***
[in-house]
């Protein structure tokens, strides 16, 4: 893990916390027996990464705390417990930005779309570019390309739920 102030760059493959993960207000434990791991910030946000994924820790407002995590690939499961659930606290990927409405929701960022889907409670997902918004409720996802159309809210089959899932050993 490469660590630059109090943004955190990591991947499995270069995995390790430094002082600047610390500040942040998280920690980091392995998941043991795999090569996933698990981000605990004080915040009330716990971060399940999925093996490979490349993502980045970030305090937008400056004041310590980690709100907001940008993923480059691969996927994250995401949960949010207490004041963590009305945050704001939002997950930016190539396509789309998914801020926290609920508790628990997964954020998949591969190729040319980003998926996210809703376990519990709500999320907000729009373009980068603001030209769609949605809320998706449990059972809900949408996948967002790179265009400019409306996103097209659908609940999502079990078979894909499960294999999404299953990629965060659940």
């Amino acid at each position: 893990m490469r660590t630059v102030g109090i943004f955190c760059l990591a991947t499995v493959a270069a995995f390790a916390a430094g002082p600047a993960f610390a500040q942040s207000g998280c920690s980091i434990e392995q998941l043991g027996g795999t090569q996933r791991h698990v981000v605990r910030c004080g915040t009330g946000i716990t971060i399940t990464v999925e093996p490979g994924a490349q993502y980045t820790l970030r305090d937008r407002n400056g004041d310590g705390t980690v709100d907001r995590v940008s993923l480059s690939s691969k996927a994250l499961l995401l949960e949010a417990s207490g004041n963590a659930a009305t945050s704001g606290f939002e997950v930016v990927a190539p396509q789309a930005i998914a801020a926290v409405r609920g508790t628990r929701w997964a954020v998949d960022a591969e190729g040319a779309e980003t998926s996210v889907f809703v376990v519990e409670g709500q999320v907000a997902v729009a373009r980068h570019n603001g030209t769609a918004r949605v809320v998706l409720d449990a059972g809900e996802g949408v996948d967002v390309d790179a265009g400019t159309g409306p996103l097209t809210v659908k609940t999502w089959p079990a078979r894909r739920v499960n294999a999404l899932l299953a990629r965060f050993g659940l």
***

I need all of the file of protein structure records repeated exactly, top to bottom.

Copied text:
[in-house]
């Protein structure tokens, strides 16, 4: 893990916390027996990464705390417990930005779309570019390309739920 102030760059493959993960207000434990791991910030946000994924820790407002995590690939499961659930606290990927409405929701960022889907409670997902918004409720996802159309809210089959899932050993 490469660590630059109090943004955190990591991947499995270069995995390790430094002082600047610390500040942040998280920690980091392995998941043991795999090569996933698990981000605990004080915040009330716990971060399940999925093996490979490349993502980045970030305090937008400056004041310590980690709100907001940008993923480059691969996927994250995401949960949010207490004041963590009305945050704001939002997950930016190539396509789309998914801020926290609920508790628990997964954020998949591969190729040319980003998926996210809703376990519990709500999320907000729009373009980068603001030209769609949605809320998706449990059972809900949408996948967002790179265009400019409306996103097209659908609940999502079990078979894909499960294999999404299953990629965060659940």
């Amino acid at each position: 893990m490469r660590t630059v102030g109090i943004f955190c760059l990591a991947t499995v493959a270069a995995f390790a916390a430094g002082p600047a993960f610390a500040q942040s207000g998280c920690s980091i434990e392995q998941l043991g027996g795999t090569q996933r791991h698990v981000v605990r910030c004080g915040t009330g946000i716990t971060i399940t990464v999925e093996p490979g994924a490349q993502y980045t820790l970030r305090d937008r407002n400056g004041d310590g705390t980690v709100d907001r995590v940008s993923l480059s690939s691969k996927a994250l499961l995401l949960e949010a417990s207490g004041n963590a659930a009305t945050s704001g606290f939002e997950v930016v990927a190539p396509q789309a930005i998914a801020a926290v409405r609920g508790t628990r929701w997964a954020v998949d960022a591969e190729g040319a779309e980003t998926s996210v889907f809703v376990v519990e409670g709500q999320v907000a997902v729009a373009r980068h570019n603001g030209t769609a918004r949605v809320v998706l409720d449990a059972g809900e996802g949408v996948d967002v390309d790179a265009g400019t159309g409306p996103l097209t809210v659908k609940t999502w089959p079990a078979r894909r739920v499960n294999a999404l899932l299953a990629r965060f050993g659940l």